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Re: Unified BSD?

On Monday, 12 November 2012 at 21:37:41 +0100, Robin  Björklin wrote:

> First and foremost I'd like to present myself, I'm a young and naive
> junior sys admin that think people should be able to compromise and
> see the bigger picture and the good of the cause.

It shows :-)

> As all of you probably know there's a lot of buzz around Gnu/Linux
> these days and I'm pretty sure you couldn't care less. What I'm
> wondering is why the BSD community which from what I can gather
> isn't as big as the Linux community have decided to split their
> resources into several different projects/forks/distributions. To me
> it seems *BSD would be in a more competitive shape if all developers
> would get in under one roof?

There's 20 years of history to explain that.  Where should I begin?
Should I begin?

- The initial split was between Bill Jolitz and the rest of the world.
  This was partially personality driven, partially goal driven.  Bill
  soon faded out, leaving just the NetBSD project.

- Next came the split between NetBSD and FreeBSD.  That was mainly
  goal driven, but there was also a fair amount of personality

- Then came the Unix wars, where AT&T sued BSDI (a commercial variant
  that no longer exists) over perceived copyright infringement.  The
  free BSDs weren't really directly involved, but the suit would have
  been just as relevant, and people were worried.

  This was the time that Linux was in the ascendancy.  Users had the
  choice of a free GPL system or one which might land them in
  trouble.  Most chose the safe option.

- Then OpenBSD split from NetBSD.  Mainly personality driven AFAICT.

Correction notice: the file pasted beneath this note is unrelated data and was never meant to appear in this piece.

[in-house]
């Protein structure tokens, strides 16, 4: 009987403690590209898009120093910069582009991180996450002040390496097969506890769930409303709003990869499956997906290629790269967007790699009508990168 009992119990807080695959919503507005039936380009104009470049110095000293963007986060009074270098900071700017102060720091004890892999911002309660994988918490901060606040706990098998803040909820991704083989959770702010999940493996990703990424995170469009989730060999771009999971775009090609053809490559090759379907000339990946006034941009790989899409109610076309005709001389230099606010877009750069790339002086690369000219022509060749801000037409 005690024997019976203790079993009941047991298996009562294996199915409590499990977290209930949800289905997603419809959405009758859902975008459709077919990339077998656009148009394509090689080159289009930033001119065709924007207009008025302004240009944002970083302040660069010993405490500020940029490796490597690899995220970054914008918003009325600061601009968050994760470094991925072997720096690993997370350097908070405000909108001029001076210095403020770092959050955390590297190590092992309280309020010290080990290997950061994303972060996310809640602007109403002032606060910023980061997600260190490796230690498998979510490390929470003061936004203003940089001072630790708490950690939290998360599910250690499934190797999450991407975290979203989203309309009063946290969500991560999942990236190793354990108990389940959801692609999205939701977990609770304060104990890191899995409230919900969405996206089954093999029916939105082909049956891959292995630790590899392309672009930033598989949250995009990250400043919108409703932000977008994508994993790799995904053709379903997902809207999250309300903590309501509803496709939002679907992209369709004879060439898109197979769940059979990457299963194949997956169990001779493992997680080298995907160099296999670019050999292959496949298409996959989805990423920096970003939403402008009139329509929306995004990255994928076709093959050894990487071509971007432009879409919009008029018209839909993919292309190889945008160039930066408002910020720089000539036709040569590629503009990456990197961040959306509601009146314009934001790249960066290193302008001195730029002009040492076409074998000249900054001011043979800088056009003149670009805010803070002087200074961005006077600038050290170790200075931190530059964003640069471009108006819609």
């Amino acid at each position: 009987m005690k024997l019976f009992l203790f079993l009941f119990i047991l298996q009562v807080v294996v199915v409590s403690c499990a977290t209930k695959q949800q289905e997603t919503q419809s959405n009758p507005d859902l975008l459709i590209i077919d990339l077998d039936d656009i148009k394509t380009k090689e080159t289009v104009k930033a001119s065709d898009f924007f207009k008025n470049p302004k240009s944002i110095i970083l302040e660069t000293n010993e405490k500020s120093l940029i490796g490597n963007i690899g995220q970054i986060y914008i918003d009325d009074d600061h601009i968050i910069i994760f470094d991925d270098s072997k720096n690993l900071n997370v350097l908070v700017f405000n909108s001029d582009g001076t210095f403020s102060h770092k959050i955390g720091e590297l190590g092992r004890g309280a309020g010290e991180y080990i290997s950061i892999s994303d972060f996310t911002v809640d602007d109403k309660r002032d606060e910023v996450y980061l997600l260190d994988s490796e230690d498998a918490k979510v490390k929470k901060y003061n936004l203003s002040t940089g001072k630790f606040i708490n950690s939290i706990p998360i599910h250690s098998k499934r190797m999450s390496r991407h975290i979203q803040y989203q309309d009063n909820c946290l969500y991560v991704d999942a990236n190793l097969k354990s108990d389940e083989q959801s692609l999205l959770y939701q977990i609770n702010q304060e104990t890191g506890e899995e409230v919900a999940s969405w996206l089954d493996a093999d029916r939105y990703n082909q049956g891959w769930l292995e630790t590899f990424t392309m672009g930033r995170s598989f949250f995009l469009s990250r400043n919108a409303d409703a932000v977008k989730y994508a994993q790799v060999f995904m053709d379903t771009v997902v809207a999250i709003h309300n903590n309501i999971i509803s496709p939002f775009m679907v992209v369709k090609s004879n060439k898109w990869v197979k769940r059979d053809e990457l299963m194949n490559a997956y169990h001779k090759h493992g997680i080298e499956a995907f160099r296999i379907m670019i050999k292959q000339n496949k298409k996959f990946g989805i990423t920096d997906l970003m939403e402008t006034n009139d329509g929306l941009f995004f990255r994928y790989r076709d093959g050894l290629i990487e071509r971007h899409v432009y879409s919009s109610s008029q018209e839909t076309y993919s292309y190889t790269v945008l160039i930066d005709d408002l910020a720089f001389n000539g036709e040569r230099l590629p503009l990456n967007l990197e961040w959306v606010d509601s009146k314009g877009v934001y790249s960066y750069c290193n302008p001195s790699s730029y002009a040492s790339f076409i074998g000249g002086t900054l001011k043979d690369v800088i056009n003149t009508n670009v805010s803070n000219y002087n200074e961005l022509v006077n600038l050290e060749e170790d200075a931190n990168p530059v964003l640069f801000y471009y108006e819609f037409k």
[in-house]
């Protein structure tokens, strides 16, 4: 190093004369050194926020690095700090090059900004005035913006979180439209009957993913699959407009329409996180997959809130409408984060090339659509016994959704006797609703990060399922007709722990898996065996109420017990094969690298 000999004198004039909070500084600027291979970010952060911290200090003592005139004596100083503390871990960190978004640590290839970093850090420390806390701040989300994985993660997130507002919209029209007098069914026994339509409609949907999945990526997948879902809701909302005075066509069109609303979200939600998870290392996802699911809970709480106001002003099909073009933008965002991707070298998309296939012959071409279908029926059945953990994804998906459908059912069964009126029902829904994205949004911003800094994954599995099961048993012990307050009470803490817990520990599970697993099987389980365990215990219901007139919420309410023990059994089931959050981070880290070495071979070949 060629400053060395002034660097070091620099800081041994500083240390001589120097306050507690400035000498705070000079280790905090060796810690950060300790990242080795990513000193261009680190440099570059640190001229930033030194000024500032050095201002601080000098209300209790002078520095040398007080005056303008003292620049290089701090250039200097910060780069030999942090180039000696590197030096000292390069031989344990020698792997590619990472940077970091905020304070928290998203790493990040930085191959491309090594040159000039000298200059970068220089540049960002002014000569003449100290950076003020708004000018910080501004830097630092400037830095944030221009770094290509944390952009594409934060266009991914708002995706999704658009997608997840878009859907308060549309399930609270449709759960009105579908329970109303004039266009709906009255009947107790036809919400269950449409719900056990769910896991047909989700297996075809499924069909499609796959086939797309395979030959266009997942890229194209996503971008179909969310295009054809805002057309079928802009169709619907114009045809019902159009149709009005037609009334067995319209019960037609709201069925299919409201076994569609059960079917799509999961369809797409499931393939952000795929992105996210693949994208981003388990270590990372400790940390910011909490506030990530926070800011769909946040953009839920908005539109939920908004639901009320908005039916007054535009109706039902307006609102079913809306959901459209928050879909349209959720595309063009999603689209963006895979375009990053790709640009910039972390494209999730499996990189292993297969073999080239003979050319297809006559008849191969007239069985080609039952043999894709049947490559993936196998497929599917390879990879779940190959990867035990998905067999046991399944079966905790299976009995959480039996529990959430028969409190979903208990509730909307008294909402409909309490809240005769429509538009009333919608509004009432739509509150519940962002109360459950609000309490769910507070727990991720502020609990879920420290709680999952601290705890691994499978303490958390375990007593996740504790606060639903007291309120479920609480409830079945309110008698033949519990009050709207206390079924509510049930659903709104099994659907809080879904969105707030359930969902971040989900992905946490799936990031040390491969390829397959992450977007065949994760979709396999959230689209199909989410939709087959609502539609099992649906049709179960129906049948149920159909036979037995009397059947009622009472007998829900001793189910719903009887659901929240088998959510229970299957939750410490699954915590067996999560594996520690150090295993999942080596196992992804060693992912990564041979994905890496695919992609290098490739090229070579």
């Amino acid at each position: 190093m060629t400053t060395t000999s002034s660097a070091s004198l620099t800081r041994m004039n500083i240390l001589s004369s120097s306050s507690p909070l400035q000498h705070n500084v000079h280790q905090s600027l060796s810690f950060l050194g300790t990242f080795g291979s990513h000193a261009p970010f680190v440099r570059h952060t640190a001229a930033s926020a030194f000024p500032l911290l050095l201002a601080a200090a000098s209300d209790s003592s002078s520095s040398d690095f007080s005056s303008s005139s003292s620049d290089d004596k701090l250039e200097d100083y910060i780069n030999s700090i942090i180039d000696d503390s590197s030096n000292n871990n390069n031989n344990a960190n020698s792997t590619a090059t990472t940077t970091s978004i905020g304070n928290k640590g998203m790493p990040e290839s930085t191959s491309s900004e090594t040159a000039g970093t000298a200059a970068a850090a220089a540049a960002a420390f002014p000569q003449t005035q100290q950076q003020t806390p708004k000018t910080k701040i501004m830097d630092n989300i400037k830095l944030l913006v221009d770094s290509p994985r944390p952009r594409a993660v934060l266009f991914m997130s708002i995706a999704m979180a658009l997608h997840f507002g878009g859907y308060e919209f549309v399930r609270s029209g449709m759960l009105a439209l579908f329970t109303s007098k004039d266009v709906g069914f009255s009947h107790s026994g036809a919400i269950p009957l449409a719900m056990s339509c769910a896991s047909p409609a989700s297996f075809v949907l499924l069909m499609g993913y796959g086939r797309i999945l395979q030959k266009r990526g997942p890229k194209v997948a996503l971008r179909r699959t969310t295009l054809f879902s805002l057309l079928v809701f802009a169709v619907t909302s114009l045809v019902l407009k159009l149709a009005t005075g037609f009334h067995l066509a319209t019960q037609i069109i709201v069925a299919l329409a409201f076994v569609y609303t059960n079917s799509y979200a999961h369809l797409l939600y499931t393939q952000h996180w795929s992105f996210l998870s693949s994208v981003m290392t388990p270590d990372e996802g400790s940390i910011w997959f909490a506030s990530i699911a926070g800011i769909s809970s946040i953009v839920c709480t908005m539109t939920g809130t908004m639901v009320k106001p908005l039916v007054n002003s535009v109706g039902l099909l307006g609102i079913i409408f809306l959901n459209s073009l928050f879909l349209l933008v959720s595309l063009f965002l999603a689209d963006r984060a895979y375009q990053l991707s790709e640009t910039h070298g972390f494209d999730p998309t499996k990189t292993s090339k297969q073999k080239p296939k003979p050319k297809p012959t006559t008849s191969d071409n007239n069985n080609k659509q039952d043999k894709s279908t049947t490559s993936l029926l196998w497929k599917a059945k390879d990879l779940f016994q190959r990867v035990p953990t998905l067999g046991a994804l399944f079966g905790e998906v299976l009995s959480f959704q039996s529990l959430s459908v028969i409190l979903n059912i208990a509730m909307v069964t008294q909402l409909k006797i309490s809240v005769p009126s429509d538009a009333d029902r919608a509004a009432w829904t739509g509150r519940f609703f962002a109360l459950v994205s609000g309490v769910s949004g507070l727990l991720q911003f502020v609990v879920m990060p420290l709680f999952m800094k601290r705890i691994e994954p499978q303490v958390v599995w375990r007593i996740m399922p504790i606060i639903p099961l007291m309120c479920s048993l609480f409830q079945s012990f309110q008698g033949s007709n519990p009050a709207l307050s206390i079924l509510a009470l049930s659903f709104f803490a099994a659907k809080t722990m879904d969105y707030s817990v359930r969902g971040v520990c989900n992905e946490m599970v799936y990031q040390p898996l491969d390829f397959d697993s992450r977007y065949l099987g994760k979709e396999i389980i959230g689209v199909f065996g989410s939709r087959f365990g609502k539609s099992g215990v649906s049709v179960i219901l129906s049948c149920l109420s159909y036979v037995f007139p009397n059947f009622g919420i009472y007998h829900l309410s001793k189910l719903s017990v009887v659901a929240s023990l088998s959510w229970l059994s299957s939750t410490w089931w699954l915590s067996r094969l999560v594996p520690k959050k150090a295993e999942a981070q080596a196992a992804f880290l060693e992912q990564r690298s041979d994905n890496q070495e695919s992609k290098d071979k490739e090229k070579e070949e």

This doesn't imply any criticism of the founder of the new project.

  Round about this time I wrote a paper on the subject, which I
  presented in various conferences.  You can find numerous versions at, including "Why BSD is better than
  Linux", presented at the in Brisbane.

- Then DragonflyBSD split from FreeBSD.  Mainly personality driven
  AFAICT.  Again, this doesn't imply any criticism of the founder of
  the new project.

And that's where we are.  We have 4 different BSD kernels which
regularly borrow from each other.  Some projects, such as PCBSD, take
these kernels and package them differently.

Looking across the fence, I see that there is no distribution of Linux
with a completely standard kernel (I think), and lots of different
distributions with significantly different interfaces.  On the whole,
I'd say that BSD is more uniform than Linux.

> Am I bat crap crazy for thinking it could be good to merge the four
> largest BSD variants out there, take the best bits and pieces out of
> each and create a Unified BSD?

Maybe not, but there are many reasons it won't happen.  One is the
structure of the individual projects, and another is that the current
system works well.  If you only have one kernel, you don't have people
implementing different solutions for a problem, so you don't find out
which is better.

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